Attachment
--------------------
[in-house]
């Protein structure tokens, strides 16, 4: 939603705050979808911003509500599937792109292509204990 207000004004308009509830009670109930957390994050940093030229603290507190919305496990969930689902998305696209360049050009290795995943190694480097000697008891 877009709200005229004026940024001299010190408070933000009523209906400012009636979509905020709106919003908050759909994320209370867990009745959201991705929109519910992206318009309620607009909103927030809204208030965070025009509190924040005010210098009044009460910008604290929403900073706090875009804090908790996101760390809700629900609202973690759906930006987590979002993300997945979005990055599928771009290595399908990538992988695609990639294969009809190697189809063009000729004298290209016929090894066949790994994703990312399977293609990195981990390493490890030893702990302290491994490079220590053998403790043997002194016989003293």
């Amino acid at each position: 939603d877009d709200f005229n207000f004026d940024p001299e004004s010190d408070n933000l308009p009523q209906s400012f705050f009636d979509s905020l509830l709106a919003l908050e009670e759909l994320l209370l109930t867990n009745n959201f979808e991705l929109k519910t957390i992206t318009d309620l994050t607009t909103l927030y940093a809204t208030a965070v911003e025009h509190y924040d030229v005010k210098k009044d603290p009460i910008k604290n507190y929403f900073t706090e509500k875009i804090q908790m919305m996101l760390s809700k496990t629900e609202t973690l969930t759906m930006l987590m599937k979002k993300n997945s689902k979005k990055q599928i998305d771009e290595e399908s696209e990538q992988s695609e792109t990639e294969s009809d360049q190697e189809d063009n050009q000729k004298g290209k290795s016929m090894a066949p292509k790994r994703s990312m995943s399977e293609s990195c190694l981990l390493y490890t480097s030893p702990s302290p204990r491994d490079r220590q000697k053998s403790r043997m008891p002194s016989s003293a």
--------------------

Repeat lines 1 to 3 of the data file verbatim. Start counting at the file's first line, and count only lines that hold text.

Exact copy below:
[in-house]
């Protein structure tokens, strides 16, 4: 939603705050979808911003509500599937792109292509204990 207000004004308009509830009670109930957390994050940093030229603290507190919305496990969930689902998305696209360049050009290795995943190694480097000697008891 877009709200005229004026940024001299010190408070933000009523209906400012009636979509905020709106919003908050759909994320209370867990009745959201991705929109519910992206318009309620607009909103927030809204208030965070025009509190924040005010210098009044009460910008604290929403900073706090875009804090908790996101760390809700629900609202973690759906930006987590979002993300997945979005990055599928771009290595399908990538992988695609990639294969009809190697189809063009000729004298290209016929090894066949790994994703990312399977293609990195981990390493490890030893702990302290491994490079220590053998403790043997002194016989003293």
């Amino acid at each position: 939603d877009d709200f005229n207000f004026d940024p001299e004004s010190d408070n933000l308009p009523q209906s400012f705050f009636d979509s905020l509830l709106a919003l908050e009670e759909l994320l209370l109930t867990n009745n959201f979808e991705l929109k519910t957390i992206t318009d309620l994050t607009t909103l927030y940093a809204t208030a965070v911003e025009h509190y924040d030229v005010k210098k009044d603290p009460i910008k604290n507190y929403f900073t706090e509500k875009i804090q908790m919305m996101l760390s809700k496990t629900e609202t973690l969930t759906m930006l987590m599937k979002k993300n997945s689902k979005k990055q599928i998305d771009e290595e399908s696209e990538q992988s695609e792109t990639e294969s009809d360049q190697e189809d063009n050009q000729k004298g290209k290795s016929m090894a066949p292509k790994r994703s990312m995943s399977e293609s990195c190694l981990l390493y490890t480097s030893p702990s302290p204990r491994d490079r220590q000697k053998s403790r043997m008891p002194s016989s003293a």